The introduction of a global minimum corporate tax rate, which the OECD accepted on Friday, could bring a competitive disadvantage for the European Union, a government official said on Monday.
Hungary was among nine countries that did not join a statement backing the introduction of a global minimum corporate tax rate at a meeting of members of the Organisation for Economic Co-operation and Development’s Inclusive Framework on July 1.
At the meeting, 130 members of the framework joined the “Statement on a Two-Pillar Solution to Address the Tax Challenges Arising from the Digitalization of the Economy”, the finance ministry’s tax affairs state secretary told MTI. The first pillar, which Hungary “fully supported”, would re-allocate some taxing rights over multinationals from their home countries to the markets where they have business activities and earn profits, regardless of whether firms have a physical presence there, Norbert Izer said.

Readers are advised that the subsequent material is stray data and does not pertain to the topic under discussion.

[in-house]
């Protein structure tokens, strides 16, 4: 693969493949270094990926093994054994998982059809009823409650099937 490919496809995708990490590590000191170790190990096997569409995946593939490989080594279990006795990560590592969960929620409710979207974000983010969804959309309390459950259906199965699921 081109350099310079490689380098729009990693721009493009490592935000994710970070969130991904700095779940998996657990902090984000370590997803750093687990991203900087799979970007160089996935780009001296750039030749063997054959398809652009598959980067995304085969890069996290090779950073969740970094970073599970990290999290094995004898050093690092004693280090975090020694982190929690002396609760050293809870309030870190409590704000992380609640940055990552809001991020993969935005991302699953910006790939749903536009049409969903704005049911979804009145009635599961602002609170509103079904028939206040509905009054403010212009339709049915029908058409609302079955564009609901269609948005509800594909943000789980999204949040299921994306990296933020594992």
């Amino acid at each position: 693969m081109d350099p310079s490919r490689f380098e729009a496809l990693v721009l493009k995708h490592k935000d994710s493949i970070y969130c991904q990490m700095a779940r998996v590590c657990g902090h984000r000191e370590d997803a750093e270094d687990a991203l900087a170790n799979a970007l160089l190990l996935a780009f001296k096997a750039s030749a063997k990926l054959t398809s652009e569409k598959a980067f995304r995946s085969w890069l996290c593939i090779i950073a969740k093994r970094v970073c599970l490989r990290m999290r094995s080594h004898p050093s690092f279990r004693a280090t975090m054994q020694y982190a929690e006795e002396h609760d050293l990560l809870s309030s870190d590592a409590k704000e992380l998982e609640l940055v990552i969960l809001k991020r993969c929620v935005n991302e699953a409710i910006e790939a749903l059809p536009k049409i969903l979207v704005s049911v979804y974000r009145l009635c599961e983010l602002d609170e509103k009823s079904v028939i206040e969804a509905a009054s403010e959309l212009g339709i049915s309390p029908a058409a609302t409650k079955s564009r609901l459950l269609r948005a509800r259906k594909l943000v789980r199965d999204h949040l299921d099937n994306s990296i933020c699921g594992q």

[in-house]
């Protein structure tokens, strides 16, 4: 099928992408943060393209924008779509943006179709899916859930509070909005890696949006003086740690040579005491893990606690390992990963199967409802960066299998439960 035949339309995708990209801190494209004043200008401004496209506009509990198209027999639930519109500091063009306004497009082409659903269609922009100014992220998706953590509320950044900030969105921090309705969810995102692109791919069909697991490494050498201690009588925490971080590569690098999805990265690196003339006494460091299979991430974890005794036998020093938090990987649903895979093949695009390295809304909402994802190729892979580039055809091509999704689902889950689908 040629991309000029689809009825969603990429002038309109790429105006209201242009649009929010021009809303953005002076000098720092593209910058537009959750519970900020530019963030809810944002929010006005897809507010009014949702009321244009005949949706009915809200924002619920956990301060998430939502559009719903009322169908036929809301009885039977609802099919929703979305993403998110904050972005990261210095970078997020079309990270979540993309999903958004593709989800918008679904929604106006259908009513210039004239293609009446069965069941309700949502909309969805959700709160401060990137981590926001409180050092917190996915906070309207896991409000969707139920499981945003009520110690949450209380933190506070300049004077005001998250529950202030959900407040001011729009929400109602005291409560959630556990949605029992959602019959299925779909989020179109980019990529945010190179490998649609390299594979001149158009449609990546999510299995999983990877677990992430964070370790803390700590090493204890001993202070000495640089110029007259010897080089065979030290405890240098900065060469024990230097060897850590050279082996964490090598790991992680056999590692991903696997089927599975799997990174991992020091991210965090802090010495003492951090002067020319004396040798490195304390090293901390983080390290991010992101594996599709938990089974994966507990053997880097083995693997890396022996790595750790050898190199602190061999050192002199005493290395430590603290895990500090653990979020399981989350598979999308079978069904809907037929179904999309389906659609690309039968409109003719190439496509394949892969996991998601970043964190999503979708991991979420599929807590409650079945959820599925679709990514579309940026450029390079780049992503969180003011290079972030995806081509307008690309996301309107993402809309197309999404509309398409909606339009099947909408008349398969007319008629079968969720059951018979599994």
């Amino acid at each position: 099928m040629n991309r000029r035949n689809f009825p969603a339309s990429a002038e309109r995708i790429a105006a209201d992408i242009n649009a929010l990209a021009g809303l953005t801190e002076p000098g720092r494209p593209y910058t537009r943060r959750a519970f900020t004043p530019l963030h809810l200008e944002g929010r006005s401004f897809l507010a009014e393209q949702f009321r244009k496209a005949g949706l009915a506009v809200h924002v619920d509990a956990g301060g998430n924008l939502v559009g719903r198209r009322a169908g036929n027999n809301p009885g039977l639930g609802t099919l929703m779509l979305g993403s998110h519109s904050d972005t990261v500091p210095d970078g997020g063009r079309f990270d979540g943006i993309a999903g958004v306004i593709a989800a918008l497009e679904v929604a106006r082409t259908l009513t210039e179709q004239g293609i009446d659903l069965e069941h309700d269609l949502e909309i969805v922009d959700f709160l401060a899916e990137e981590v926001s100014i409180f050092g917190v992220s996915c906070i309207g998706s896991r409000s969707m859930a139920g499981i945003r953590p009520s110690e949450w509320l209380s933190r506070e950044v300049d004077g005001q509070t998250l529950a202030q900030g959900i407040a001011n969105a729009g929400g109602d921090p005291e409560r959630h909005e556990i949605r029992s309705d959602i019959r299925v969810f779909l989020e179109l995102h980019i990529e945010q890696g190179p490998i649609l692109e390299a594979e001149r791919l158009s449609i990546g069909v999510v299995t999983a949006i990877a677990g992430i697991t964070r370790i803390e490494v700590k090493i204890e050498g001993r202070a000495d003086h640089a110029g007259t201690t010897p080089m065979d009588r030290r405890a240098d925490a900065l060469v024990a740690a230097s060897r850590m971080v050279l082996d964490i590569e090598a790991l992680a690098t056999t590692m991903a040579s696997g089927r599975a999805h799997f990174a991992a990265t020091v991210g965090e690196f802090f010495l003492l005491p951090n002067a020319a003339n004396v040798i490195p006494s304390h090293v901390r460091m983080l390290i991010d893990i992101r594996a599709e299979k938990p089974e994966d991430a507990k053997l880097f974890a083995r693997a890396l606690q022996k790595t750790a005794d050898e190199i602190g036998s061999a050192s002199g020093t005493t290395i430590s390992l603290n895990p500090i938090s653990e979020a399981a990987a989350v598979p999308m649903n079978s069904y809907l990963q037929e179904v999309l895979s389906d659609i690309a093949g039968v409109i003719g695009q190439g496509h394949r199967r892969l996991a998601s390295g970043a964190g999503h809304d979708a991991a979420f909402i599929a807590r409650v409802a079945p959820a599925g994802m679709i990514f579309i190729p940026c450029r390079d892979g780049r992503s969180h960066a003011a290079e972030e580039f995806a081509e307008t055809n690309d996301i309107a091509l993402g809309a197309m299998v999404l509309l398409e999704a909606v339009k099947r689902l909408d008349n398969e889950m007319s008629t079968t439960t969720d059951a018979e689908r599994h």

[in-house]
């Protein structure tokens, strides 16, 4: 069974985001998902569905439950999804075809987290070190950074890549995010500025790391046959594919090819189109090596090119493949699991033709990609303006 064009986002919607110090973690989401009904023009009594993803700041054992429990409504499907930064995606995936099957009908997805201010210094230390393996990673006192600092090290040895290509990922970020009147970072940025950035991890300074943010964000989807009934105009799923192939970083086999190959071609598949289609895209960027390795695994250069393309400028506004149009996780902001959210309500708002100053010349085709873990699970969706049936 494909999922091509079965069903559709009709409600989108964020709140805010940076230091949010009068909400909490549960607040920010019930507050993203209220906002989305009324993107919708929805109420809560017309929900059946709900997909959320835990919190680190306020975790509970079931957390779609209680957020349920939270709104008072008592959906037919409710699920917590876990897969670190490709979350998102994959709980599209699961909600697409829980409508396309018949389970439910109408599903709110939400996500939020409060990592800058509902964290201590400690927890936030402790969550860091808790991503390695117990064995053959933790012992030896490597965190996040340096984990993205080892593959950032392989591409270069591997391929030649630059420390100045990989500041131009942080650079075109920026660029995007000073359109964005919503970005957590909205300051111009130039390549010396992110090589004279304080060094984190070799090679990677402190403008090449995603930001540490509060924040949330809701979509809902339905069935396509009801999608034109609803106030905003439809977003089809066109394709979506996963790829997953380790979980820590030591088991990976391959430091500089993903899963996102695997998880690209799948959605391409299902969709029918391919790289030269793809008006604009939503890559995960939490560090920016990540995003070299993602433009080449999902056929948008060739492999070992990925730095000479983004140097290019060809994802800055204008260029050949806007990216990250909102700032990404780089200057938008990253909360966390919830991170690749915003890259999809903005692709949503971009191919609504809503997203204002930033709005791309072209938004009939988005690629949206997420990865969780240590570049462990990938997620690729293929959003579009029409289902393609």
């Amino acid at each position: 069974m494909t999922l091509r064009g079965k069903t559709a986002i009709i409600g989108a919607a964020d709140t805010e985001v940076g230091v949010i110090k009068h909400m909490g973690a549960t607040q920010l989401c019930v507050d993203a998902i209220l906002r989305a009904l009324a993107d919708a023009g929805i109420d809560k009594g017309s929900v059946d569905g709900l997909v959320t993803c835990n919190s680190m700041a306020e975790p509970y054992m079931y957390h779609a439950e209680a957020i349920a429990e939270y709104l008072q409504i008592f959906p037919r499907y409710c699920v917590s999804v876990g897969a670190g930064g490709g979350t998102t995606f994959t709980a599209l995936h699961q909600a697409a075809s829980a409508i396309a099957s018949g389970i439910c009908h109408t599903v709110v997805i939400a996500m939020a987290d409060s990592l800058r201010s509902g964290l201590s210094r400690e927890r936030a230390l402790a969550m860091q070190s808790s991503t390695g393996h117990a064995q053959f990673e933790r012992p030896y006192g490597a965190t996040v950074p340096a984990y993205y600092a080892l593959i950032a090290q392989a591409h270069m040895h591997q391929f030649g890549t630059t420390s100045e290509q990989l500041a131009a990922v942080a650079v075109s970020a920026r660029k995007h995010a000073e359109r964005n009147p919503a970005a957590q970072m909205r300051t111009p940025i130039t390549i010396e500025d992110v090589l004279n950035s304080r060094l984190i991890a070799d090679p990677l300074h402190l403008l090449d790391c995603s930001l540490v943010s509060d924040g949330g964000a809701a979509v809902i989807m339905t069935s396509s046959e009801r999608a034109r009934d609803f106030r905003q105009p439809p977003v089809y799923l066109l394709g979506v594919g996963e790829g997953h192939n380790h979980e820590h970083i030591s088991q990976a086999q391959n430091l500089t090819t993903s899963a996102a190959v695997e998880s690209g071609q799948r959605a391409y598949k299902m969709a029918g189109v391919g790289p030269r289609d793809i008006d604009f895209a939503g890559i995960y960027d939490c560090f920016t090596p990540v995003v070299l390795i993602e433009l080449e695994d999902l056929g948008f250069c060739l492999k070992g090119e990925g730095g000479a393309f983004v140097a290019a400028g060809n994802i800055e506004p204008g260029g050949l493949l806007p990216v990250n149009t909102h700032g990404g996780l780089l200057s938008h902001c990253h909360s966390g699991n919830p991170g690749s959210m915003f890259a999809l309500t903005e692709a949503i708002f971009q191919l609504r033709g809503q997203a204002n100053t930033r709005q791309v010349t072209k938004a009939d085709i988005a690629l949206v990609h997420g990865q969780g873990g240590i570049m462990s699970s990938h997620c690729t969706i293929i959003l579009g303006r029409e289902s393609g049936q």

The second pillar would introduce a 15 percent minimum corporate profit tax.
Izer said Hungary was on board with the second pillar of the agreement “as long as it exclusively addresses artificial tax avoidance structures”. “In the case of profits generated from real economic activities … taxation is the sovereign right of every country, and no international organization may intervene,” he said.
Izer said the nine dissenting countries were “really just the tip of the iceberg”. “Rather than speaking about the uniform support of 130 countries, it would be more accurate to say that there were that many that supported the proposal or that were not clearly against it,” he added.
Featured photo illustration by Gergely Botár/MTI/kormany.hu